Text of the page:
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Christian Löffler: A Forest

Christian Löffler has a certain arboreal obsession permeating his music. From his stunning “Aspen” single that caught our ears earlier this year, named for “a certain kind of tree that is typical for his home region in the north of Germany,” to his label, Ki Records, taken from the Japanese word for tree, he continues his exploration of metaphorical woodlands with “A Forest,” his debut LP.

The record, like Löffler’s earlier releases, is seeped in an atmosphere of irrepressibly mellifluous texture. The young producer describes as his impetus a desire to combine “melancholy with euphoria,” or, put another way, “a gloomy spirit which is minted by a warm sincerity.” All of the tracks on A Forest suggest a paradox of icy warmth, something akin to watching frozen tranquility from the frosted window of a remote log cabin.

While claiming Detroit techno as a predominant influence, it’s hard to ignore a certain intricacy perhaps associated more with European producers, such as Denmark’s Anders Trentemoeller. However, while Trentemoeller tends to use processed non-electronic sounds as a support for his vast palette of synthesized delicacies, Löffler prefers to forefront “all kinds of different acoustic colours” to investigate the relationship between his musical chiaroscuro of light and shade. Fittingly, he also works as a visual artist.

Opening track ‘Ash and Snow’ is exemplary of Löffler’s marriage of melancholy and euphoria within the context of acoustic colours. Its unstoppable synthetic pacing is mediated by reversed strings, ethereal voices, cold janglings and even, at some points, what sound remarkably like steel drums, almost jarring in their frosty environment.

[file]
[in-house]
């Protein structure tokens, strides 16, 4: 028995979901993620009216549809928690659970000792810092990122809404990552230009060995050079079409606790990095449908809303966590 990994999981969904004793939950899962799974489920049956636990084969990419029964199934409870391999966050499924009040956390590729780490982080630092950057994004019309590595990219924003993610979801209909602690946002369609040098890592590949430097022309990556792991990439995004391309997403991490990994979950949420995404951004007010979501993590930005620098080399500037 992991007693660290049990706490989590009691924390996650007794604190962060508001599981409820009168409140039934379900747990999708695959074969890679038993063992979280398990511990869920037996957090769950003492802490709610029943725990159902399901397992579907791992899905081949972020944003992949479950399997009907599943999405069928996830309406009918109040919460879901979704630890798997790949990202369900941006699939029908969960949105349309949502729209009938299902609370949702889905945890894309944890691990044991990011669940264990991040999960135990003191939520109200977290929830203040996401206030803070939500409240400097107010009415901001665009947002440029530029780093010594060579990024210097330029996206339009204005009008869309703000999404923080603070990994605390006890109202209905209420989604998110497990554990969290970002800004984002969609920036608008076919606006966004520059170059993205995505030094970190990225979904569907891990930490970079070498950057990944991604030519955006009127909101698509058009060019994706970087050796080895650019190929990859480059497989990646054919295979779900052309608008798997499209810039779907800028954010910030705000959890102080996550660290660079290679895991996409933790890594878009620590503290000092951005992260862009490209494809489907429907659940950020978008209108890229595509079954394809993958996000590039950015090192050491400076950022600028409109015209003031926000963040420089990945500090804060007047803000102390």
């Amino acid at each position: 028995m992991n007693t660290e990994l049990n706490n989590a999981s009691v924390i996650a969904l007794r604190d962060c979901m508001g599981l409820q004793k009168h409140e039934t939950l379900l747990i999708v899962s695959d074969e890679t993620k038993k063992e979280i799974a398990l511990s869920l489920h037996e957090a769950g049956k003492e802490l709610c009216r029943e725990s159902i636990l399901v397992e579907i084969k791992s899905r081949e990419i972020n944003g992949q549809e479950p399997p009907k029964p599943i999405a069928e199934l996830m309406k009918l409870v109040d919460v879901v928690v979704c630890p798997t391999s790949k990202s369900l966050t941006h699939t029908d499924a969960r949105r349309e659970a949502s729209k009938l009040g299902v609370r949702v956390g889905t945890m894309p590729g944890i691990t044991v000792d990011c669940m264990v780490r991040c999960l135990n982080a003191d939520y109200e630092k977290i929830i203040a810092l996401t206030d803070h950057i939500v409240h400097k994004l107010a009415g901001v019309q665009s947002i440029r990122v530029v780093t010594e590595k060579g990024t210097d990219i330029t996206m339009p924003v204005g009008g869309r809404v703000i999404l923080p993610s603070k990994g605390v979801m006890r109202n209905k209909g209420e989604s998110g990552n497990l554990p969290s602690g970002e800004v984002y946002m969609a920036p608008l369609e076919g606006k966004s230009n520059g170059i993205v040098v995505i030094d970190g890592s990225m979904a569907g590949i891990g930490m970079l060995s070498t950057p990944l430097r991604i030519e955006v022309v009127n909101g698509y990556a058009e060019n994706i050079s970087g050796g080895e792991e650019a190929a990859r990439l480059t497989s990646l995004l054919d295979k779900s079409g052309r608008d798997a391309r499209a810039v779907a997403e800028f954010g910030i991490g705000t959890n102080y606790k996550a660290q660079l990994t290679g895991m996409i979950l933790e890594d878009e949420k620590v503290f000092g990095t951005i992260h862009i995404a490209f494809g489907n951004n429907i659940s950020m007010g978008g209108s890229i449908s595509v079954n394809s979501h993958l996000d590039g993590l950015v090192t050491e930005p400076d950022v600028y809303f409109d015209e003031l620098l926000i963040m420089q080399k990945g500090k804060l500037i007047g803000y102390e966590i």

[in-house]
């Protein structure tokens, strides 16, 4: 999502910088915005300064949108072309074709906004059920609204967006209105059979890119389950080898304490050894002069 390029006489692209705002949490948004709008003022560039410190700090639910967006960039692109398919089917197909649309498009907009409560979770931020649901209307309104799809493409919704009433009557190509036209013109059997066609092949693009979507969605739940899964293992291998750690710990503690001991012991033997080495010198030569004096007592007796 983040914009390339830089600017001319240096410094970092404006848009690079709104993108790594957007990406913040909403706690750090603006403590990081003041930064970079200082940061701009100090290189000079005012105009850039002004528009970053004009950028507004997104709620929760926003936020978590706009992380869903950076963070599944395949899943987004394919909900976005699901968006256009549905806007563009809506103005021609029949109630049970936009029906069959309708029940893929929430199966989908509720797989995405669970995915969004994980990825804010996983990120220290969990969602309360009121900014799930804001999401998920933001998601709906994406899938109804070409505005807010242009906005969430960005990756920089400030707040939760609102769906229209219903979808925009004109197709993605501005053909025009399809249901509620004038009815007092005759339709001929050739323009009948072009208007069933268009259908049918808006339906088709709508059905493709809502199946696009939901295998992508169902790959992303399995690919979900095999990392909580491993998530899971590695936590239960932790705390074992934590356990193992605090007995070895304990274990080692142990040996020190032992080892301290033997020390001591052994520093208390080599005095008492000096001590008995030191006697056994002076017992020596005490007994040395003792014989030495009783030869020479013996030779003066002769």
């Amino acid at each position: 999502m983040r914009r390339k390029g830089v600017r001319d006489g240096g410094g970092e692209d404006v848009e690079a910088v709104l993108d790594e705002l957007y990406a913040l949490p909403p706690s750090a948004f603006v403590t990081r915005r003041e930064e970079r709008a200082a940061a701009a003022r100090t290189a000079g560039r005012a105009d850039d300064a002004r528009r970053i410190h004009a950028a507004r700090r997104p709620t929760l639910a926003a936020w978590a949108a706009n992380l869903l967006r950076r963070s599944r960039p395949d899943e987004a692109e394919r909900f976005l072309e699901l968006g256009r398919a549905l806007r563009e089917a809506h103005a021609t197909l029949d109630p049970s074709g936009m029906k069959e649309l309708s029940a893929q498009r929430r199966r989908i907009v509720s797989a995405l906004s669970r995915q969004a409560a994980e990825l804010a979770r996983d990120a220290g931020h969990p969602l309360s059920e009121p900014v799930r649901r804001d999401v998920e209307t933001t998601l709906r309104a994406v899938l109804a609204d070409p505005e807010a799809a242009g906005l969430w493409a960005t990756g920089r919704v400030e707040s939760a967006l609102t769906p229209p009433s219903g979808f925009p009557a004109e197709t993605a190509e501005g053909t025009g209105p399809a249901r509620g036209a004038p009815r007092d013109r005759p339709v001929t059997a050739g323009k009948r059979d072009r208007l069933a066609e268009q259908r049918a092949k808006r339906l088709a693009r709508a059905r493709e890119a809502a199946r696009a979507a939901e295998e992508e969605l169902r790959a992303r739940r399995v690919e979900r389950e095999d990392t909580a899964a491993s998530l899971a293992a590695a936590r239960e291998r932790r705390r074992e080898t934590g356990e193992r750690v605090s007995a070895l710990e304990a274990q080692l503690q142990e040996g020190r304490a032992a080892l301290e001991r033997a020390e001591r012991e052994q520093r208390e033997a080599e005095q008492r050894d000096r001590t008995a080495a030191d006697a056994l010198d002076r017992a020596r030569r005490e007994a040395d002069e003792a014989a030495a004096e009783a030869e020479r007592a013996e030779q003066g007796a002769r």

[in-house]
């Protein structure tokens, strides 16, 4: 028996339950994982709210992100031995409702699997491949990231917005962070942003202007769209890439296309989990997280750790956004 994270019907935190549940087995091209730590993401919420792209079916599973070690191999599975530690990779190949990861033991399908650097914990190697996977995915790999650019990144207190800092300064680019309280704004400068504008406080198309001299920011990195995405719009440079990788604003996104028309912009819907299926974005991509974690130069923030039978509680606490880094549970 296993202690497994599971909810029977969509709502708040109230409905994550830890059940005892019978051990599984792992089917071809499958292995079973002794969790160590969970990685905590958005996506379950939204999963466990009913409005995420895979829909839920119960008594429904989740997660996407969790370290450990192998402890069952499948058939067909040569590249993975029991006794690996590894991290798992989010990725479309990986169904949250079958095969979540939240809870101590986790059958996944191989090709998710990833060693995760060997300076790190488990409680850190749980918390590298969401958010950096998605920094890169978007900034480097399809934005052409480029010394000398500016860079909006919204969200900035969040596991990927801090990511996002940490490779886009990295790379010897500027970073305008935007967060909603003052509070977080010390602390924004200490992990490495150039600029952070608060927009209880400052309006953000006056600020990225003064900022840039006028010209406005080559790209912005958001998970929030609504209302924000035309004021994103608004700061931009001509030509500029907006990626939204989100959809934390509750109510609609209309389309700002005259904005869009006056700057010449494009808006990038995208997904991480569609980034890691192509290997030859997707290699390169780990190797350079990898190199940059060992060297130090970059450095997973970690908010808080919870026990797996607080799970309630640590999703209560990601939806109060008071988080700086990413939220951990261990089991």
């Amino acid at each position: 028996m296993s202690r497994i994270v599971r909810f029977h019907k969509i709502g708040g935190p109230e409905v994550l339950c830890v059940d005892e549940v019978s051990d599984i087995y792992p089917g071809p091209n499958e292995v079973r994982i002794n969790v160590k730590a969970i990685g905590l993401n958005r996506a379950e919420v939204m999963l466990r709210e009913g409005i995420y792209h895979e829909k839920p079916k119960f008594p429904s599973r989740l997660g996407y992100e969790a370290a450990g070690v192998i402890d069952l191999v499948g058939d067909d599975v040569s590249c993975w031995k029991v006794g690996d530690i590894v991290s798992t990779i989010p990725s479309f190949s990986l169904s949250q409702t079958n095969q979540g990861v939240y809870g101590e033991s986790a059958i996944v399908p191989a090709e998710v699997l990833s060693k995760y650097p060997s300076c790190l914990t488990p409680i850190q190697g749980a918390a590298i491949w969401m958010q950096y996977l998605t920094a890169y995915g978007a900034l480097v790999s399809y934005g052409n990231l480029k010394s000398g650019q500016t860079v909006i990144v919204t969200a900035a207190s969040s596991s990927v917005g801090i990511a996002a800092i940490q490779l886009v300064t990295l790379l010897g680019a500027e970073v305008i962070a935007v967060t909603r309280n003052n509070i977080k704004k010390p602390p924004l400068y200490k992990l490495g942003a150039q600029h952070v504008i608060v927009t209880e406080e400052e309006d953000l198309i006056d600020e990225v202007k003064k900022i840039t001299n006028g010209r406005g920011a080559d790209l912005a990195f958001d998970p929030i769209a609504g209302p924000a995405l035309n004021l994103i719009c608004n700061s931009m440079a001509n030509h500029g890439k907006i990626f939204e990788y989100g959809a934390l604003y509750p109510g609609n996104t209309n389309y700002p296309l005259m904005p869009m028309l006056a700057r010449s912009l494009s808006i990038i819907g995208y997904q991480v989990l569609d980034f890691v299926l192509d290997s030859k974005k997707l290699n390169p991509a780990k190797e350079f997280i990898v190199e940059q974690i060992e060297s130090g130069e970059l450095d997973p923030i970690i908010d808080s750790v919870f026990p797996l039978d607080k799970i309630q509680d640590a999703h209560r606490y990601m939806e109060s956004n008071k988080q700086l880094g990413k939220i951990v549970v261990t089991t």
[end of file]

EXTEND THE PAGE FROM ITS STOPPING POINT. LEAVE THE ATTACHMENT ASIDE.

Elsewhere, Löffler forefronts voices, exploring timbral effects and even syntactical puns, as on “Feelharmonia (feat. Gry).” Gry’s drawling, sliding alto is pulled along by prominent wood blocks and driving bass, with the refrain “I feelharmony…” The producer mentioned in a recent Alpha-Ville interview his interest in vocals for this album, remarking that “there`s no other instrument that can be more direct. I try to forge a bridge between more dance floor oriented tracks to calmer, more classical sounding tracks.”

A display of Löffler’s success in this regard, and a sure highlight of the release comes with the smoky poignance of ‘Blind,’ just past the LP’s midpoint. A distant opening melody is cleaved open by abrupt percussion, while unnervingly familiar voices carry the listener further into the forest. The track is bleak, yet forgiving, never appearing empty despite its minimal composition.
A Forest isn’t limited to the ambient or abstract, however. Several tracks would be finely geared to envelope any dancefloor – ‘Field,’ for example, which opens with a scratchy, dubbed-out kick before ascending with more of Löffler’s expertly crafted acoustic gems is as inviting for its intricacy as its bass.

Overall, I can find little fault with this release. The tracks individually exhibit a profoundly imaginative methodology, perhaps in terms of found sounds and field recordings somewhat more than sequencing, but nevertheless extremely interesting. The album as a complete work is aesthetically cohesive to a superb degree, and will doubtlessly be returned to for a long time to come.